Is it time to be concerned about lefty reliever Jake McGee?

Oakland Athletics v San Francisco Giants
Oakland Athletics v San Francisco Giants / Thearon W. Henderson/GettyImages

The SF Giants boast one of the best bullpens in baseball with a 2.22 ERA, but one key reliever from the 2021 campaign has struggled right out of the gates. The calendar has turned to May, so small samples are becoming trends that are open to interpretation.

Is it time to be concerned about lefty reliever Jake McGee?

It is still very early in the season, especially when it comes to a reliever like Jake McGee. The 13-year veteran has proven to be an effective reliever and the Giants will be patient with his performance.

That said, the early returns have not been promising as the left-handed hurler has registered a 5.87 ERA, 1.43 WHIP, and one strikeout against four walks in 7.2 frames. Usage tends to be an indicator of Giants manager Gabe Kapler's confidence in a reliever and McGee has eight made appearances in 2022, which ties him for fourth in the Giants bullpen.

Tyler Rogers (10), Camilo Doval (9), and Dominic Leone (9) have all made more appearances than McGee. Plus, it is difficult to ignore that the 35-year-old reliever has rarely been used in leverage situations including a blowup on Sunday when he allowed three runs on two hits and two walks while entering a game when the Giants were done by three runs.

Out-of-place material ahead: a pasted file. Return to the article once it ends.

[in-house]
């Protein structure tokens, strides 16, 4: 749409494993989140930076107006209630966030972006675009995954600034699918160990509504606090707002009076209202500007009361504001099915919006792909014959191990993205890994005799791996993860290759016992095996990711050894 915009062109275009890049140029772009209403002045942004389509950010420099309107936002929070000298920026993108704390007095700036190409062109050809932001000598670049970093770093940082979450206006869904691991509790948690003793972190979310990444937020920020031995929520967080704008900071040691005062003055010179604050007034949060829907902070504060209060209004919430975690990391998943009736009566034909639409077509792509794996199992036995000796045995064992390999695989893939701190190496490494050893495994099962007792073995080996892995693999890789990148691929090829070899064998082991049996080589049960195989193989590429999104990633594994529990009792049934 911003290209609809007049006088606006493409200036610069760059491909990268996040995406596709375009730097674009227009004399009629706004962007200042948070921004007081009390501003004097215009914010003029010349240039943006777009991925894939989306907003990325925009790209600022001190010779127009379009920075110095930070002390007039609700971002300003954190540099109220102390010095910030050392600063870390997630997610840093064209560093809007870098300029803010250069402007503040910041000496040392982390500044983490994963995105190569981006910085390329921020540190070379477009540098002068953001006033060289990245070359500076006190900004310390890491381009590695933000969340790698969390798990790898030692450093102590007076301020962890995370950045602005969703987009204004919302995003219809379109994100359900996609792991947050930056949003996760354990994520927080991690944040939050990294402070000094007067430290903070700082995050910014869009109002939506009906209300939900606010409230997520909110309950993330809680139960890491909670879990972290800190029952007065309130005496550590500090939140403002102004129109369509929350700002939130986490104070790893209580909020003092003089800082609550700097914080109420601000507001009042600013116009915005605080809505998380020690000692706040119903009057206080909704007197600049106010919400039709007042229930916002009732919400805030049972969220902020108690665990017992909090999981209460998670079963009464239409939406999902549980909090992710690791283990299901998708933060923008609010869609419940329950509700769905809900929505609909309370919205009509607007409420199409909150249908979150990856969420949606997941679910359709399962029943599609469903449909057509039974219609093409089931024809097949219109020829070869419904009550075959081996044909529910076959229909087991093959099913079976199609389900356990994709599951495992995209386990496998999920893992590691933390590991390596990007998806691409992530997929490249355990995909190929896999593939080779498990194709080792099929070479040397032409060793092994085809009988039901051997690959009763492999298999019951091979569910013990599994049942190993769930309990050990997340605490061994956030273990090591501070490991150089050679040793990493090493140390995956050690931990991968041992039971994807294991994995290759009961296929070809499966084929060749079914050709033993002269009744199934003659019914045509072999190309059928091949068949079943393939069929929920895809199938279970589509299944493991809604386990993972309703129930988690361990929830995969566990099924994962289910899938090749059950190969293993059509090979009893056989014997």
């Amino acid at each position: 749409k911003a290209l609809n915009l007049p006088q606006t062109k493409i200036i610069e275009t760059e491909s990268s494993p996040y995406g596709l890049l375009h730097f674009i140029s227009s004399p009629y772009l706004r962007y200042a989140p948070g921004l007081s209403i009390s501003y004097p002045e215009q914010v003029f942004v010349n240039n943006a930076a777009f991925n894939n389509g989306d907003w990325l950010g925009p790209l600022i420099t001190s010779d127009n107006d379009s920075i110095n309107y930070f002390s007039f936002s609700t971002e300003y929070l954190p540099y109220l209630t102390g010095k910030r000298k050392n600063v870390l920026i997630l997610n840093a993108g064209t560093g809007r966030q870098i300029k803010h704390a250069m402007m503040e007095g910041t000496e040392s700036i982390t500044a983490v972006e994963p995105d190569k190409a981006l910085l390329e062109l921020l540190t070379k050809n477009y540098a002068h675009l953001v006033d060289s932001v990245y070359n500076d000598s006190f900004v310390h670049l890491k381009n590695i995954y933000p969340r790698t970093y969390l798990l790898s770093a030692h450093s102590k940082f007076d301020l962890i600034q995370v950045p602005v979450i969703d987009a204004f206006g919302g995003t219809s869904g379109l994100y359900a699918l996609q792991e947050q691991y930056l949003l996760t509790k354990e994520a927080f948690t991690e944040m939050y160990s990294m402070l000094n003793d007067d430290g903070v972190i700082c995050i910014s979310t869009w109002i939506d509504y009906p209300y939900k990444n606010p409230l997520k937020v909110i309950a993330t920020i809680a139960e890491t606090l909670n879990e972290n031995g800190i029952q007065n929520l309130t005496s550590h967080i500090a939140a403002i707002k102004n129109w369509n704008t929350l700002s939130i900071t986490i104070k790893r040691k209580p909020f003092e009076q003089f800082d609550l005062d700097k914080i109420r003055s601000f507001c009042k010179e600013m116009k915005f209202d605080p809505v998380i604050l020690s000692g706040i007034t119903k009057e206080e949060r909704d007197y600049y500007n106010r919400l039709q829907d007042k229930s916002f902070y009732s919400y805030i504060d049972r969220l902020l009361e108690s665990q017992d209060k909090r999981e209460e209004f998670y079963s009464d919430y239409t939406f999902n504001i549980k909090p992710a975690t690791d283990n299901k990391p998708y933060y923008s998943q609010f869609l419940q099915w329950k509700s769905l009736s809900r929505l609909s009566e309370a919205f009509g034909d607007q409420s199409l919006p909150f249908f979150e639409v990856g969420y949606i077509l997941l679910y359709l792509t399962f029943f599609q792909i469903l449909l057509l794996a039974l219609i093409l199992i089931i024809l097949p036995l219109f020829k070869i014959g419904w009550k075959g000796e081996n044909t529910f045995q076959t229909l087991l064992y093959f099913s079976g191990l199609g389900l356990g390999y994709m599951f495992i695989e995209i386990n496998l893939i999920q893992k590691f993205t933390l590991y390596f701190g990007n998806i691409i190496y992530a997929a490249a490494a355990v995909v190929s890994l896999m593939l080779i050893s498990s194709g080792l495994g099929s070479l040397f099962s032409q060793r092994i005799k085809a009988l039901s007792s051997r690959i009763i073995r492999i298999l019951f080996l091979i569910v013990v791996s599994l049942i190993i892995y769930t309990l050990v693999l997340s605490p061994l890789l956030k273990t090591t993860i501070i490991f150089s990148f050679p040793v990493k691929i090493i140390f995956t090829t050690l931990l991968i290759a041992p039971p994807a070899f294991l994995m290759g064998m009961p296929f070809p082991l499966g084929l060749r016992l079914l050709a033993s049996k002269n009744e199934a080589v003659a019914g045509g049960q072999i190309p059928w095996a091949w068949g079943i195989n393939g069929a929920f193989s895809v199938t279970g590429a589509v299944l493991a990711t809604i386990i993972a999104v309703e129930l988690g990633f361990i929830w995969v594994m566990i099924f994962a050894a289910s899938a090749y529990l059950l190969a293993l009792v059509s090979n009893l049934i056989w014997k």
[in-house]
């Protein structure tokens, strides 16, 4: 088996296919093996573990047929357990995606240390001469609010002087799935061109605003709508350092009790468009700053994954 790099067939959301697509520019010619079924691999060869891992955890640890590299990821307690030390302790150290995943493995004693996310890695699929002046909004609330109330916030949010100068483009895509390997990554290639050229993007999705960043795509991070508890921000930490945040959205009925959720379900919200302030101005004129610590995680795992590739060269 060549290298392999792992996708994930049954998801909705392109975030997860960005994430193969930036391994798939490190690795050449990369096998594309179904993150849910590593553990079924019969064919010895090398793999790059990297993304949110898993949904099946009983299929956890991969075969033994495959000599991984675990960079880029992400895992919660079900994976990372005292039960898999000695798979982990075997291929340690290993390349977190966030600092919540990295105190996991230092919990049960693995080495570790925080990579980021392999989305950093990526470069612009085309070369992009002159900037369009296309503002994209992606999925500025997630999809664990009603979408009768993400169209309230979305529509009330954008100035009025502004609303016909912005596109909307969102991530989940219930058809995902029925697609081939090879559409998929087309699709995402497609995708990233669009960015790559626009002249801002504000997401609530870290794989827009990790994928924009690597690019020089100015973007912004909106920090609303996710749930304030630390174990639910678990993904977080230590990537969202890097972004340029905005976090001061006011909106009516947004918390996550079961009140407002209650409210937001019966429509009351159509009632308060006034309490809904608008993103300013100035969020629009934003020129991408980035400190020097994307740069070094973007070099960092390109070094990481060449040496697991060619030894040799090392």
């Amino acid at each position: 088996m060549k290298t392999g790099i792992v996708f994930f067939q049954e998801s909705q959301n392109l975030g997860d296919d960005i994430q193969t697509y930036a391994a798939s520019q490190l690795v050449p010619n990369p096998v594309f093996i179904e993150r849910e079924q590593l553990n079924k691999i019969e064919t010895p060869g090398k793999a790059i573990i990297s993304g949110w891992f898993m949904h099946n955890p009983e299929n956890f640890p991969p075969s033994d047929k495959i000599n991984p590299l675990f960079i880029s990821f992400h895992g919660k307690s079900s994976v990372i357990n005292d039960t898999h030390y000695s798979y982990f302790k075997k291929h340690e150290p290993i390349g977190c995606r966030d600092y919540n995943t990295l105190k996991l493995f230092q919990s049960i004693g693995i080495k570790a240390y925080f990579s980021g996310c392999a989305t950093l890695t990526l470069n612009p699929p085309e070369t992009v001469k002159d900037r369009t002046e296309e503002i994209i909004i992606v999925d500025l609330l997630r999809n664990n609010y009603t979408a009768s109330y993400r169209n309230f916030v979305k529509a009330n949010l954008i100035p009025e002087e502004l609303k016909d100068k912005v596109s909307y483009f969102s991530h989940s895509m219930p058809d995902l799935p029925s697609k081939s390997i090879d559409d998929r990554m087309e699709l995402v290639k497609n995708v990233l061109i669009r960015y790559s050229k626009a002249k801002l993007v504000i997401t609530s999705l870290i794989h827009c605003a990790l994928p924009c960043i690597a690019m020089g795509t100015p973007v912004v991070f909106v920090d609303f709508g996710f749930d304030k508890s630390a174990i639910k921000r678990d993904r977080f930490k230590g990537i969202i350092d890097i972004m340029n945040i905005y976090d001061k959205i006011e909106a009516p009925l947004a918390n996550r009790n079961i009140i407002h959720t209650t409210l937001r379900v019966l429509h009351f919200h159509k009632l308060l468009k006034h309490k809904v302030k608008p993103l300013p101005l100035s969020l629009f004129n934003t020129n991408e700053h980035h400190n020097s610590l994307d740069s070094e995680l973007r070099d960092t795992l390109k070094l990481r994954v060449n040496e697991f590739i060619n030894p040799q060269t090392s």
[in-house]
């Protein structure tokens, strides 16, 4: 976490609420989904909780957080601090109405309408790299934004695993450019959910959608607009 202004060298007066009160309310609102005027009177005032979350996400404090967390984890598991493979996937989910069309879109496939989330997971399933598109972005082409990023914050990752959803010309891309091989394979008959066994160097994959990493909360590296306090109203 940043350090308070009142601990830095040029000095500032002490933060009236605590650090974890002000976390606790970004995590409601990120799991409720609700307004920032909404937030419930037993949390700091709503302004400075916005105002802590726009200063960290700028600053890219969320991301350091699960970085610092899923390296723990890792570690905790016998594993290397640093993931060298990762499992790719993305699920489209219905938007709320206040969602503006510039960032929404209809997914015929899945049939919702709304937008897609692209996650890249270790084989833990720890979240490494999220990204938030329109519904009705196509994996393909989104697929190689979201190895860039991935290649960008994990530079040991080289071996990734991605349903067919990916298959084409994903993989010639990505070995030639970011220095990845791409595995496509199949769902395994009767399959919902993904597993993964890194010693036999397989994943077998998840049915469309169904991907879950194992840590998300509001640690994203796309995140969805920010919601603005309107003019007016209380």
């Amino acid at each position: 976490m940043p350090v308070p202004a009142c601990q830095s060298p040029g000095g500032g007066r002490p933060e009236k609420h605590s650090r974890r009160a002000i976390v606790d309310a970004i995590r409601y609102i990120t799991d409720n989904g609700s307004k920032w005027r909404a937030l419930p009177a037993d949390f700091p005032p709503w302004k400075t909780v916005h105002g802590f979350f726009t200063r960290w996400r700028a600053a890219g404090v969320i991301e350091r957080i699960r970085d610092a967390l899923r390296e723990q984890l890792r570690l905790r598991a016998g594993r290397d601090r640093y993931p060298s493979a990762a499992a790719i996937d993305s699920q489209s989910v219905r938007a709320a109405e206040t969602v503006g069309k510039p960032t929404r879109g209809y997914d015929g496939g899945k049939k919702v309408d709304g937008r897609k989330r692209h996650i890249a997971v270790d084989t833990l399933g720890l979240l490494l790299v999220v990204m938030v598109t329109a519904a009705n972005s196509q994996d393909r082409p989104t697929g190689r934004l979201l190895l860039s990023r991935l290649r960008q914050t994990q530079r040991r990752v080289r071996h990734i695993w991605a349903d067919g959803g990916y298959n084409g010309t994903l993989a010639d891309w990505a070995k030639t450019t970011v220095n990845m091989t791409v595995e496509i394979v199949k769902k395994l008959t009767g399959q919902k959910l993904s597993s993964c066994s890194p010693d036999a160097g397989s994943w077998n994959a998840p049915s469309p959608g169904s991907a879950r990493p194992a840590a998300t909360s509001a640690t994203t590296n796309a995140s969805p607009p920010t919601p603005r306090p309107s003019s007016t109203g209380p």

By the time McGee completed the inning, San Francisco's deficit grew to six runs immediately after the offense scratched five runs across the plate in the previous inning.

The veteran southpaw's repertoire features a mid-90's fastball with an occasional slider. The fastball gets quality vertical and horizontal movement, so it has proven to be a difficult pitch to hit and one that McGee relies on.

However, his average fastball velocity currently sits at 93.6 MPH, down from 94.9 MPH in 2021. This could be the reason why his strikeout numbers have plummeted to go along with subpar command.

McGee has averaged over one strikeout per inning (9.8 K/9) throughout his career, so he has been able to get plenty of swinging strikes despite relying heavily on one pitch. This is an example of a small sample becoming a concerning trend to monitor.

Especially in the case of relievers, one or two bad outings can really skew the numbers. McGee had a couple of brief rough patches in 2021 and could be in the midst of another to start the season. There is still plenty of time for McGee to improve his numbers but it feels like he is much lower on the bullpen totem pole at the moment. He will need to work his way back up.